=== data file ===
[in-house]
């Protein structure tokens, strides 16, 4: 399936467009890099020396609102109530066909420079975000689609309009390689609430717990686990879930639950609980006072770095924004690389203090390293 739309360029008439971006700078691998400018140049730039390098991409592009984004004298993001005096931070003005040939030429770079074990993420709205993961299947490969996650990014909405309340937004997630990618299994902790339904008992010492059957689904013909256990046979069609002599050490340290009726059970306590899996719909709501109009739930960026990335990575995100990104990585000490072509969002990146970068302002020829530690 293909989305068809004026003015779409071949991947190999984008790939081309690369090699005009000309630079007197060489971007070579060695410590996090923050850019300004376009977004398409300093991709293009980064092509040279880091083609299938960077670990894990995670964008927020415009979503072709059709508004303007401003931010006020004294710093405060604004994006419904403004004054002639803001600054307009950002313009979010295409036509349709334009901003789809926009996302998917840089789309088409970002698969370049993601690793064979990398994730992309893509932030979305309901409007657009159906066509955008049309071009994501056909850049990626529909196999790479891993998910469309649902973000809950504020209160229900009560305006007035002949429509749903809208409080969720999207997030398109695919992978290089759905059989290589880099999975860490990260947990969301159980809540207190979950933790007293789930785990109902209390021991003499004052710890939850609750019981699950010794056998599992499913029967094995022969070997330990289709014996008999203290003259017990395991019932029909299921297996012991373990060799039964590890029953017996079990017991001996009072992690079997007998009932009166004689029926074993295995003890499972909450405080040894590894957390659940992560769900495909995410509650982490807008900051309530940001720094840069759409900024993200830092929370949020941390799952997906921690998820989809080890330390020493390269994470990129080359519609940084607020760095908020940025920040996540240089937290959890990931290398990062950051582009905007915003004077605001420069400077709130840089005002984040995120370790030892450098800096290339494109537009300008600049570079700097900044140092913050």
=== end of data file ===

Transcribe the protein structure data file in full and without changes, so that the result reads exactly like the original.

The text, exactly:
[in-house]
């Protein structure tokens, strides 16, 4: 399936467009890099020396609102109530066909420079975000689609309009390689609430717990686990879930639950609980006072770095924004690389203090390293 739309360029008439971006700078691998400018140049730039390098991409592009984004004298993001005096931070003005040939030429770079074990993420709205993961299947490969996650990014909405309340937004997630990618299994902790339904008992010492059957689904013909256990046979069609002599050490340290009726059970306590899996719909709501109009739930960026990335990575995100990104990585000490072509969002990146970068302002020829530690 293909989305068809004026003015779409071949991947190999984008790939081309690369090699005009000309630079007197060489971007070579060695410590996090923050850019300004376009977004398409300093991709293009980064092509040279880091083609299938960077670990894990995670964008927020415009979503072709059709508004303007401003931010006020004294710093405060604004994006419904403004004054002639803001600054307009950002313009979010295409036509349709334009901003789809926009996302998917840089789309088409970002698969370049993601690793064979990398994730992309893509932030979305309901409007657009159906066509955008049309071009994501056909850049990626529909196999790479891993998910469309649902973000809950504020209160229900009560305006007035002949429509749903809208409080969720999207997030398109695919992978290089759905059989290589880099999975860490990260947990969301159980809540207190979950933790007293789930785990109902209390021991003499004052710890939850609750019981699950010794056998599992499913029967094995022969070997330990289709014996008999203290003259017990395991019932029909299921297996012991373990060799039964590890029953017996079990017991001996009072992690079997007998009932009166004689029926074993295995003890499972909450405080040894590894957390659940992560769900495909995410509650982490807008900051309530940001720094840069759409900024993200830092929370949020941390799952997906921690998820989809080890330390020493390269994470990129080359519609940084607020760095908020940025920040996540240089937290959890990931290398990062950051582009905007915003004077605001420069400077709130840089005002984040995120370790030892450098800096290339494109537009300008600049570079700097900044140092913050």